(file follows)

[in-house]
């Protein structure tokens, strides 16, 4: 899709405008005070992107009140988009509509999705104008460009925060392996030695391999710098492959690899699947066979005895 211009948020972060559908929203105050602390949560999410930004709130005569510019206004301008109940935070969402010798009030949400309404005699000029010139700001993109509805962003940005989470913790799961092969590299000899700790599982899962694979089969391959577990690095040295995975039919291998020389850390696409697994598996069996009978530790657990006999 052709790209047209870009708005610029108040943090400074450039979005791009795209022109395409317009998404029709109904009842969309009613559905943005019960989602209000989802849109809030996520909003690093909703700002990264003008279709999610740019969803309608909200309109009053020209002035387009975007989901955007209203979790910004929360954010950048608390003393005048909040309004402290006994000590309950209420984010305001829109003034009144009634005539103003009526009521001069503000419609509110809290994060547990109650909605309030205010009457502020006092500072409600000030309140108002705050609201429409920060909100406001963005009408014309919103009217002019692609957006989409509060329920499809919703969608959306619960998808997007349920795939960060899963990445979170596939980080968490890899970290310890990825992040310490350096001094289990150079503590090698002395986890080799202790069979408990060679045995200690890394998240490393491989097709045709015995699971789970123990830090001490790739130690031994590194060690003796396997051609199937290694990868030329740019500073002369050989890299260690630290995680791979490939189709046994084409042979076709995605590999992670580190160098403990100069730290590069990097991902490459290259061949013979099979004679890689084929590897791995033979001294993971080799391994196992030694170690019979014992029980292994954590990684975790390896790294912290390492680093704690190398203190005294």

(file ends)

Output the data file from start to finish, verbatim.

[in-house]
């Protein structure tokens, strides 16, 4: 899709405008005070992107009140988009509509999705104008460009925060392996030695391999710098492959690899699947066979005895 211009948020972060559908929203105050602390949560999410930004709130005569510019206004301008109940935070969402010798009030949400309404005699000029010139700001993109509805962003940005989470913790799961092969590299000899700790599982899962694979089969391959577990690095040295995975039919291998020389850390696409697994598996069996009978530790657990006999 052709790209047209870009708005610029108040943090400074450039979005791009795209022109395409317009998404029709109904009842969309009613559905943005019960989602209000989802849109809030996520909003690093909703700002990264003008279709999610740019969803309608909200309109009053020209002035387009975007989901955007209203979790910004929360954010950048608390003393005048909040309004402290006994000590309950209420984010305001829109003034009144009634005539103003009526009521001069503000419609509110809290994060547990109650909605309030205010009457502020006092500072409600000030309140108002705050609201429409920060909100406001963005009408014309919103009217002019692609957006989409509060329920499809919703969608959306619960998808997007349920795939960060899963990445979170596939980080968490890899970290310890990825992040310490350096001094289990150079503590090698002395986890080799202790069979408990060679045995200690890394998240490393491989097709045709015995699971789970123990830090001490790739130690031994590194060690003796396997051609199937290694990868030329740019500073002369050989890299260690630290995680791979490939189709046994084409042979076709995605590999992670580190160098403990100069730290590069990097991902490459290259061949013979099979004679890689084929590897791995033979001294993971080799391994196992030694170690019979014992029980292994954590990684975790390896790294912290390492680093704690190398203190005294």